Basic Tips for conky

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Conky can be installed with this command:

sudo pacman -S conky

.conkyrc file

The entire conky is created from one file. by default, it is called .conkyrc and it's path is:


or a longer file path:


Replace <username> with your user/account name.

All file names starting with a dot . are hidden files. If you want to see hidden files in your file manager, you need to make them visible. In most file managers you need to press CTRL + H or Alt + . (KDE) to do that.


The .conkyrc file can be edited with every text editor. It's code is split into two parts:

First Part

The first/upper part contains all the configuration settings for the entire conky. Things like the position of the conky on your screen, transparency settings, border settings, the default font and it's size, and how often your conky gets updated.


1. This will set the default font color of your conky to white. Additionally, a color1 gets set using a Html Color Codeto a light blue:

default_color white
color1 0ab1ff

2. This enables Xft and sets the default Xft font (DejaVuSansCondensed) and it's size (11):

use_xft yes
xftfont DejaVuSansCondensed:weight=Bold:pixelsize=11

3. In order to position your conky on your screen, modify these settings:

alignment top_right
gap_x 18
gap_y 20

Your conky gets placed in the top right corner of your desktop with a horizontal gap of 18 pixels (to your right screen edge) and a vertical gap of 20 pixels (to your top screen edge).

A great documentationof all possible configuration settings and their arguments is available.

This part ends with a code line containing only one word: TEXT

Second Part

The second part contains the displayed conky code. Every code line after the TEXT separator corresponds to one displayed line on your desktop. There are a lot of variablesavailable for displaying and modifying all kinds of information.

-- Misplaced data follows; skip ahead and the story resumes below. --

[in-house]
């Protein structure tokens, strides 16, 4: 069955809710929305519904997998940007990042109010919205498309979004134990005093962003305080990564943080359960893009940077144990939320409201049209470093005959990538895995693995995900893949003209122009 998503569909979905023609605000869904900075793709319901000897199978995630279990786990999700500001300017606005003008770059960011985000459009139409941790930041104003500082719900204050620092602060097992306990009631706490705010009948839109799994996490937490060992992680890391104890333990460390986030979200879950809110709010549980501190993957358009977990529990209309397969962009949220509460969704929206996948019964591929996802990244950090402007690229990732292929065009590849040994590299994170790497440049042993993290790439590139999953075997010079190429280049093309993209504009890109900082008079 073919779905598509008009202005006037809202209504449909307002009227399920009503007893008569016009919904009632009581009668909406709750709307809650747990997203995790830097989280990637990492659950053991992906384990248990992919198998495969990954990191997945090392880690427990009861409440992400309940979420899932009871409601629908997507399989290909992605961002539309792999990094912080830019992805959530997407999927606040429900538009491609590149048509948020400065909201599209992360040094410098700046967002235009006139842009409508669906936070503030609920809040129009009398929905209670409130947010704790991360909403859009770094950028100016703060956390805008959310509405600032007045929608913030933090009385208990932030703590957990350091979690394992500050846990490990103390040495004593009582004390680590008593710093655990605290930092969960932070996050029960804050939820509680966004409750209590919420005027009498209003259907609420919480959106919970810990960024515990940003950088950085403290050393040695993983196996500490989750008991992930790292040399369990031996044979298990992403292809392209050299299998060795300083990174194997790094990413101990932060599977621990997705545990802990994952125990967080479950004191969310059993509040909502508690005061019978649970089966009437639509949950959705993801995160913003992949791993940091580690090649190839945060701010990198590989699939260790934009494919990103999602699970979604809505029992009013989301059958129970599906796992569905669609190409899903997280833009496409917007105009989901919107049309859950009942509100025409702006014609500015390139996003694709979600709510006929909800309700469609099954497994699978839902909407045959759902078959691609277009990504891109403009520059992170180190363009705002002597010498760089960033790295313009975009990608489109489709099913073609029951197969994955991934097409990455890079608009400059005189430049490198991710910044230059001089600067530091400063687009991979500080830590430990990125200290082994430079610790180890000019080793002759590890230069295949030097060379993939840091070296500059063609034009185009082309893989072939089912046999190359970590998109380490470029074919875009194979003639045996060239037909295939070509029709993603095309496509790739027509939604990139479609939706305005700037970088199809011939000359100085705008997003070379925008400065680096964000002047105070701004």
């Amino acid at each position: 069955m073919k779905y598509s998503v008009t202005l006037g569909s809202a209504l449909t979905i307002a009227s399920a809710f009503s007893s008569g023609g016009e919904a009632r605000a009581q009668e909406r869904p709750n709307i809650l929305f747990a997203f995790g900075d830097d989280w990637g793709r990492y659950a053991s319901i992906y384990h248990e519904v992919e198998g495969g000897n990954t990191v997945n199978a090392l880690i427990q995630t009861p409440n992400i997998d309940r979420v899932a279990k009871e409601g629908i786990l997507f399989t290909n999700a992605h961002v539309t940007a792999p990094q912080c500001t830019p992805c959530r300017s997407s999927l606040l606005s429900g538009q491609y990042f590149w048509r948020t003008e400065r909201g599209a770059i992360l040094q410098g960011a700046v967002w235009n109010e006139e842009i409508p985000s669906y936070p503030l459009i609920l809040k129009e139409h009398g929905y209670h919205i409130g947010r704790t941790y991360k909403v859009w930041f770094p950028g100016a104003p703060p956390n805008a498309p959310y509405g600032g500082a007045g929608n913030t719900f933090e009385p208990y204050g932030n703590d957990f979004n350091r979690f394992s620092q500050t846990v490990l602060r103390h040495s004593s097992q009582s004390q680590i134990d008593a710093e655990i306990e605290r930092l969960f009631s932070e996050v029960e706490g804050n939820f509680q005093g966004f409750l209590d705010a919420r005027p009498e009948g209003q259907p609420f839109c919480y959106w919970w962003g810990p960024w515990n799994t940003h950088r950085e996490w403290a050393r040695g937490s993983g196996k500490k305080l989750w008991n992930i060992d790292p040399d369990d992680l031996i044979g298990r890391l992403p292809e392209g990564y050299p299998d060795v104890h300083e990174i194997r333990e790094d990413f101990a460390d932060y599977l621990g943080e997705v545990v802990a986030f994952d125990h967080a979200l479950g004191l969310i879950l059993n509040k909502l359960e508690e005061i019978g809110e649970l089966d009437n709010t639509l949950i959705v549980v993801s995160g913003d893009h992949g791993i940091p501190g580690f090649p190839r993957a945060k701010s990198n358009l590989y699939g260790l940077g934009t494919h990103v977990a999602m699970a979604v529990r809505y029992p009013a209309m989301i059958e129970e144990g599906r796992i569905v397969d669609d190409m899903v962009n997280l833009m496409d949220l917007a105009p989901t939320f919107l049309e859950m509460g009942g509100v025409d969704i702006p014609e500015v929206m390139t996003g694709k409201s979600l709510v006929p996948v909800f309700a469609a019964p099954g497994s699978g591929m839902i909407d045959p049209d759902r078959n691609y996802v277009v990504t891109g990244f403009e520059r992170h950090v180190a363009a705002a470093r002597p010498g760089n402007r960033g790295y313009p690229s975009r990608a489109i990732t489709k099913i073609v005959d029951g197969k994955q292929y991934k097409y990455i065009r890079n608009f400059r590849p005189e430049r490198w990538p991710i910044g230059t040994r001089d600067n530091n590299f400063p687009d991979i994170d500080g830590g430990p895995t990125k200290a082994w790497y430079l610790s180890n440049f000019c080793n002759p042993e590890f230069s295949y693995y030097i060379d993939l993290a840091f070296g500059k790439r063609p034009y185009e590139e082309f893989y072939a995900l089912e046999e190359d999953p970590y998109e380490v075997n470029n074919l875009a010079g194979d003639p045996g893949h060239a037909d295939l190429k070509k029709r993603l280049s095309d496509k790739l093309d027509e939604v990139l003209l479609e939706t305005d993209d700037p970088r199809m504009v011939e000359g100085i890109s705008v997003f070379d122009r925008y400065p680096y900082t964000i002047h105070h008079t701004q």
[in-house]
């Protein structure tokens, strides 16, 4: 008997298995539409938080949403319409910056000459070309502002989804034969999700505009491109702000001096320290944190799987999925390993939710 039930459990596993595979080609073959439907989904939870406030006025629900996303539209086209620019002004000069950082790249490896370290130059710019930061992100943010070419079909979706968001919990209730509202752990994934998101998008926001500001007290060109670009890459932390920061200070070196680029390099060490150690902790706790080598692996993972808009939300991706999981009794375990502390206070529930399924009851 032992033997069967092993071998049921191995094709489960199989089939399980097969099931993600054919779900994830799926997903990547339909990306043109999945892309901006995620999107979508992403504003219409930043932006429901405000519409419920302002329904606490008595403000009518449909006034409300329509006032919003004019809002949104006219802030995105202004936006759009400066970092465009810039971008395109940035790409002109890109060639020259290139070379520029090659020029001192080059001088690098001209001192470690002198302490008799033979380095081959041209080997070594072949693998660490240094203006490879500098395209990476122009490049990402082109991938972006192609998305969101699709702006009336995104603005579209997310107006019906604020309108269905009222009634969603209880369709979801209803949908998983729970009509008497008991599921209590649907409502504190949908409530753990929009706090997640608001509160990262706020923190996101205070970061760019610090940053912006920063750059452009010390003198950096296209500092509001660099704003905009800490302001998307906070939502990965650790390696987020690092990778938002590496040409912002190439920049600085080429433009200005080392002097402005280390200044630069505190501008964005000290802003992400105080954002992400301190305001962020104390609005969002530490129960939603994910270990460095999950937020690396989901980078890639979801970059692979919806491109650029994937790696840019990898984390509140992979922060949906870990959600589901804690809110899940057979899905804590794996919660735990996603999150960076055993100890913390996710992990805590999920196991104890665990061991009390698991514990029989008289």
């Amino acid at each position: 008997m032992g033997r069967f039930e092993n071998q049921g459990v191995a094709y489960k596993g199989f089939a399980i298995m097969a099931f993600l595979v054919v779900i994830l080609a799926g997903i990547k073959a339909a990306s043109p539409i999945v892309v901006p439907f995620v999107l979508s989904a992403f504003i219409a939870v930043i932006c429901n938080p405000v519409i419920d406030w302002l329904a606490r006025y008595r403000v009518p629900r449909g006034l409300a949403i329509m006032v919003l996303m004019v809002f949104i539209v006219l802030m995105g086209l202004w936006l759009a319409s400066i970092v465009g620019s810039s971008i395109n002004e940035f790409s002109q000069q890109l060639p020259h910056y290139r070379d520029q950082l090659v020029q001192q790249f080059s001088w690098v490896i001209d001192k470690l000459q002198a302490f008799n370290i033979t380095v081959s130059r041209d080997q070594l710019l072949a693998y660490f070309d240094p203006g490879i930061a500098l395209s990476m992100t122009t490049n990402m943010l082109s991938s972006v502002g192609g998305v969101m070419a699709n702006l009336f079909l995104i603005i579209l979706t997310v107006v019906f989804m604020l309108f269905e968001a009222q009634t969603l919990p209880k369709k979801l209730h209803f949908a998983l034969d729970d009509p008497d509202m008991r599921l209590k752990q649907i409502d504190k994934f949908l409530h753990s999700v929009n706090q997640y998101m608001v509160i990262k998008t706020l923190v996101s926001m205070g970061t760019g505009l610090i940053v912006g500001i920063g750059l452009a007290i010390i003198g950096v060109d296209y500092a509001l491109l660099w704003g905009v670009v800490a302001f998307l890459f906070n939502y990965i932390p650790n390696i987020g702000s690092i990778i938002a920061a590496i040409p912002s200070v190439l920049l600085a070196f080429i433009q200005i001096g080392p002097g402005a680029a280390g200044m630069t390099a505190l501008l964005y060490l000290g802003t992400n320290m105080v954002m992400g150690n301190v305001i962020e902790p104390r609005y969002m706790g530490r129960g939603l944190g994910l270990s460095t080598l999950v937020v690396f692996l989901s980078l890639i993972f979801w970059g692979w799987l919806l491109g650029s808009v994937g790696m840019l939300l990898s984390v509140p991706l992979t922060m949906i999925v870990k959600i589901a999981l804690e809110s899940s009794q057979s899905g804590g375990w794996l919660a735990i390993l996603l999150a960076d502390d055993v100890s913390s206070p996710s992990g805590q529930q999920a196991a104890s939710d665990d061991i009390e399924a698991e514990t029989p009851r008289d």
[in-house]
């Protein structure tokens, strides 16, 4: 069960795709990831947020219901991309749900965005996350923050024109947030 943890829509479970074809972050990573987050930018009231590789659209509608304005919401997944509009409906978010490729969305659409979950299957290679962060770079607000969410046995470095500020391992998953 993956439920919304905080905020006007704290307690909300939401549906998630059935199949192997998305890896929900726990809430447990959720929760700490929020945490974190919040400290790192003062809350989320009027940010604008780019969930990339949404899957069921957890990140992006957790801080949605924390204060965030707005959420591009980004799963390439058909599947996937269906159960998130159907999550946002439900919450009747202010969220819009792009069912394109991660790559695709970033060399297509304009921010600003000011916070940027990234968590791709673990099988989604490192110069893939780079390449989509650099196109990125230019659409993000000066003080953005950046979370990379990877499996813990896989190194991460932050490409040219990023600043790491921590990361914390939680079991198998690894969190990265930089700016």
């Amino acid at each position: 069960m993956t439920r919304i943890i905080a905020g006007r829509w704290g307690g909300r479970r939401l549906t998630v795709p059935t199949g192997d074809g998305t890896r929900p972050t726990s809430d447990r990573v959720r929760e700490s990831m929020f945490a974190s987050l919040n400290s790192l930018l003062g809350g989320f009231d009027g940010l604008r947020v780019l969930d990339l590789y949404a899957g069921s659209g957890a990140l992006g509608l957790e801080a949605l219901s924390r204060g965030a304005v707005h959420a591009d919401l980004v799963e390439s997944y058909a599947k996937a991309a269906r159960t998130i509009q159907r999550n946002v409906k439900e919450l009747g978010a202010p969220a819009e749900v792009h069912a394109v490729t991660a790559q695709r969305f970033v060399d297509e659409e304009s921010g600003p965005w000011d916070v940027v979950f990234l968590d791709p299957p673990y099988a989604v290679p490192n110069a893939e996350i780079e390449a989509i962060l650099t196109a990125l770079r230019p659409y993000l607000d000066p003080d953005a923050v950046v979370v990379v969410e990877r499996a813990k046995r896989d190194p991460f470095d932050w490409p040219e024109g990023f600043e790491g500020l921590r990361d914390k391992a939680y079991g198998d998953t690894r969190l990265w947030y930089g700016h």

1. You can choose the color of your font using one of the following variables:


Every variable is marked with a $ sign and by { } brackets (only needed, if the variable contains more than one word).

2. You can call the default font (and it's size) with this command:


If you want a different font (DejaVuSerif) and font size (9) in your conky, use this command in your .conkyrc code:

${font DejaVuSerif:size=9}

4. This code line displays the text "Kernel: " and the kernel you are using (using $alignr just yields a nicer formatting, it is not necessary: $alignr aligns all following text on the right of your conky):

Kernel: $alignr$kernel

5. This variable gives you the latest 3 manjaro blog entry titles (using rss). It checks for updates every 60 minutes.

${rss 60 item_titles 3}

6. Information about the root partition / of your manjaro installation is displayed using

Root: ${alignr}${fs_used /} of ${fs_size /}

7. Instead of example 4, you can use the following code to display the exact same information:

Kernel: $alignr${execi 3600 uname -r}

The variable ${execi 3600 XXXX} runs the XXXX bash code in your terminal every 3600 seconds and displays the result in your conky. The result of the uname -r bash command is your currently used kernel name.

Use any bash command instead of XXXX you can think of. The bash commands can be as long and complicated as you want.

Warning: Using complicated bash commands (e.g. which call other programs or use large files) with low intervals (e.g. ${execi 2 XXXX} runs the XXXX code once every 2 seconds and displays it's result in your conky) can use a lot of hardware resources and/or make your computer unresponsive.